In essence, Chinoiserie is the original East Meets West design style.

Design Intervention

Typical Chinoiserie Designs

European craftsman decorated everything from wallpapers, pottery, porcelain, and painted furniture with scenes from the orient. Typical Chinoiserie motifs included the Dragon image which the Europeans regarded as the symbol of the mystical Eastern lands.

Dragon Sofa by Design Intervention

Dragon Sofa by Design Intervention

The Dragon Rug by Design Intervention

Another common feature of Chinoiserie decoration are figures wearing Chinese clothing. Some artists chose to copy figures from genuine imports but, in many cases, the images they drew were products of the designer’s imagination.

Design Intervention

Birds, flowers and fanciful landscapes were also popular, as were pagodas. So different from English architecture, the pagoda was incorporated into the design of many Chinoiserie objects.

Design Intervention

Chinoiserie Today
In a reaction to the minimalism that has dominated the design scene for much of the past decade, designers are embracing luxury and pattern. There is a return to glamorous and colourful interiors and Chinoiserie is at the forefront of this trend. Four Hundred years after it originated, some of the worlds best known designers are reinventing the Chinoiserie style, reinterpreting it in fresh colourways, proportions or materials to make it as relevant today as it was centuries ago. 21st century Chinoiserie is still glamorous but it is a glamor mixed with humor invoking a sense of luxury without formality. Chinoiserie rooms don’t have to be busy: the look is more streamlined and crisp than it was centuries ago.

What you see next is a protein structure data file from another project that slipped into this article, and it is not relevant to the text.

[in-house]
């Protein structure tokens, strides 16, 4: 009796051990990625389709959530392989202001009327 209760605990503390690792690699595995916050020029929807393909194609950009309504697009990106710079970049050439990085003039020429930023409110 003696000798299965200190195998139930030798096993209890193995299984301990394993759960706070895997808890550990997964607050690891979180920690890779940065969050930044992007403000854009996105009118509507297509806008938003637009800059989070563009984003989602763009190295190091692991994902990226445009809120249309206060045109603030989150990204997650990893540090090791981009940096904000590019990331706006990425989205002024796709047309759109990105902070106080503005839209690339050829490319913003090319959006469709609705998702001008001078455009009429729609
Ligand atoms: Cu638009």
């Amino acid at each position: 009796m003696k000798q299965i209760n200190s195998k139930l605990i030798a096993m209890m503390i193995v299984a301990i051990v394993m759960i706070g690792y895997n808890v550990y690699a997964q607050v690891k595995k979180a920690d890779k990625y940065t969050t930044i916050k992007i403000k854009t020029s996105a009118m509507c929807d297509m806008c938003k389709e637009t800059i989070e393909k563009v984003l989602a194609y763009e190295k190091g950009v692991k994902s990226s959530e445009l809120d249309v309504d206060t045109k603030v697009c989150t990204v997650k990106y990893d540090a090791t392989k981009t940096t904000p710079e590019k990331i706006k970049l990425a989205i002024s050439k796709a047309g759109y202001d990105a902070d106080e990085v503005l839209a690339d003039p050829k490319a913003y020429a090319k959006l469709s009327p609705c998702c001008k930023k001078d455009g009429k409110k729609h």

Sometimes, we use it to spice up interiors with little architectural interest or to add another dimension to contemporary rooms. And, because Chinoiserie reflects so much of the culture and colour of life in Singapore, we often incorporate Chinoiserie accents to give our projects a sense of place.

But perhaps, the reason that Chinoiserie is such a particular favourite of mine, is that it brings a light-hearted, playful feeling. The stylized oriental figures, patterns and colours make me smile. And there can be few better reasons to decorate your home, than to create an environment that lifts your mood and makes you feel good. And, for me, Chinoiserie does just that.

 

January 28, 2019 0 comment